Every time the Daily Mail runs a ‘maths quiz’, they usually include a problem which must be solved using ‘order of operations’, for example:

$1+2\times 3=?$Without any rules, there would be *two* possible answers to this problem: ‘9’ or ‘7’. ‘Order of operation’ is important, because it tells us which operations (addition, subtraction, multiplication, division) take precedence. If we ignore the order of operation, and simply work from left to right, then we obtain the following answer:

But this is the *wrong* answer! Why? Because if we follow the correct ‘order of operation’, we must *always* multiply before we add, so the correct answer is:

To help us remember the correct order of operation, we can use a mnemonic. In the UK, this mnemonic is generally ‘**BODMAS**‘ (or, if you prefer, ‘**BIDMAS**‘; more on that, later). So, what does this represent?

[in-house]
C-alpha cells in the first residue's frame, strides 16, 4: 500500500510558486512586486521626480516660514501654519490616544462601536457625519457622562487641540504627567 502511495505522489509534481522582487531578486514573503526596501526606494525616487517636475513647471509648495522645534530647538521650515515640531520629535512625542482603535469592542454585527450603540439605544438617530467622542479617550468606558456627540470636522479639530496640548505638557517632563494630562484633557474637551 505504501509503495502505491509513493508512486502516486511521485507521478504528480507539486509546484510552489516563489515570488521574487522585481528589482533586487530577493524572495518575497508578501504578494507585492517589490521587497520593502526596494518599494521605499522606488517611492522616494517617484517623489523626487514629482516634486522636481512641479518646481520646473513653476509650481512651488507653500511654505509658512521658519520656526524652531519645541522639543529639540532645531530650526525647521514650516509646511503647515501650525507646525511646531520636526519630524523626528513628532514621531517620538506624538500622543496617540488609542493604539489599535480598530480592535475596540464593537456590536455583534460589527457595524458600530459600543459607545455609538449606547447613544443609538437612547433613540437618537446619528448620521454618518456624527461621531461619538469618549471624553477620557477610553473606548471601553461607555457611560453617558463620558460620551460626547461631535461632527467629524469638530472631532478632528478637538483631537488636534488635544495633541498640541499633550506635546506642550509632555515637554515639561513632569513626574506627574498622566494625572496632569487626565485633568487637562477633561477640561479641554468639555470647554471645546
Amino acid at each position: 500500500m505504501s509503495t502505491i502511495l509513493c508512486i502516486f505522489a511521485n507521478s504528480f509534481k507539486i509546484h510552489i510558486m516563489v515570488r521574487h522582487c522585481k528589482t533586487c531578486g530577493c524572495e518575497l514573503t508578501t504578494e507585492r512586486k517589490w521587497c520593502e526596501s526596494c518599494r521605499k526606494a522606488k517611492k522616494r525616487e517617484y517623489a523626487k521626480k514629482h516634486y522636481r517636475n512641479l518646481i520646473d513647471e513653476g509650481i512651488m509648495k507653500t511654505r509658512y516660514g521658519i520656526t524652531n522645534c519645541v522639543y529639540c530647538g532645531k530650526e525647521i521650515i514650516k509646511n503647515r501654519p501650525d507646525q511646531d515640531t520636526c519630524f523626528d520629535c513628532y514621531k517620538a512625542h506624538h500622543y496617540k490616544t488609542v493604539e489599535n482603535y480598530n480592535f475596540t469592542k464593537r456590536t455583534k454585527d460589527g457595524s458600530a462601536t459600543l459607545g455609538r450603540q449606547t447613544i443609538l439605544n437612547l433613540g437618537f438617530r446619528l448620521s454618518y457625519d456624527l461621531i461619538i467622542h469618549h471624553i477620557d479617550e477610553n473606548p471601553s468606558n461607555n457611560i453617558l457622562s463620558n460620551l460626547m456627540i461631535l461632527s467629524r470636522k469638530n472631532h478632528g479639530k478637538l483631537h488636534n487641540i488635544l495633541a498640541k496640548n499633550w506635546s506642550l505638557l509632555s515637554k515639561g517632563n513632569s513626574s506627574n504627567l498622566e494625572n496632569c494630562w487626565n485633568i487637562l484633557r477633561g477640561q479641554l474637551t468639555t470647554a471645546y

**BODMAS: B**rackets, followed by **O**rders (i.e. powers or indices), then **M**ultiplication **OR ****d**ivision and, finally, **A**ddition **OR ****S**ubtraction.

Important, it’s NOT ‘**M**ultiplication’ **THEN** **D**ivision’ and it’s **NOT** ‘**A**ddition THEN **S**ubtraction’.

ALL these operations don’t have to be present in an equation. If there are no ‘brackets’, for example, then we simply ignore the ‘B’ in BODMAS and move on to the next operation.

In our example, following BODMAS, we must perform multiplication BEFORE addition, as follows:

$1+{\mathbf{2}}{\mathbf{\times}}{\mathbf{3}}=1+6=7$Now let’s look at another example:

$(1+2)\times 3=?$This time, we have brackets and, if we follow BODMAS, then we must solve what’s inside the brackets first:

${\mathbf{(}}{\mathbf{1}}{\mathbf{+}}{\mathbf{2}}{\mathbf{)}}\times 3=3\times 3=9$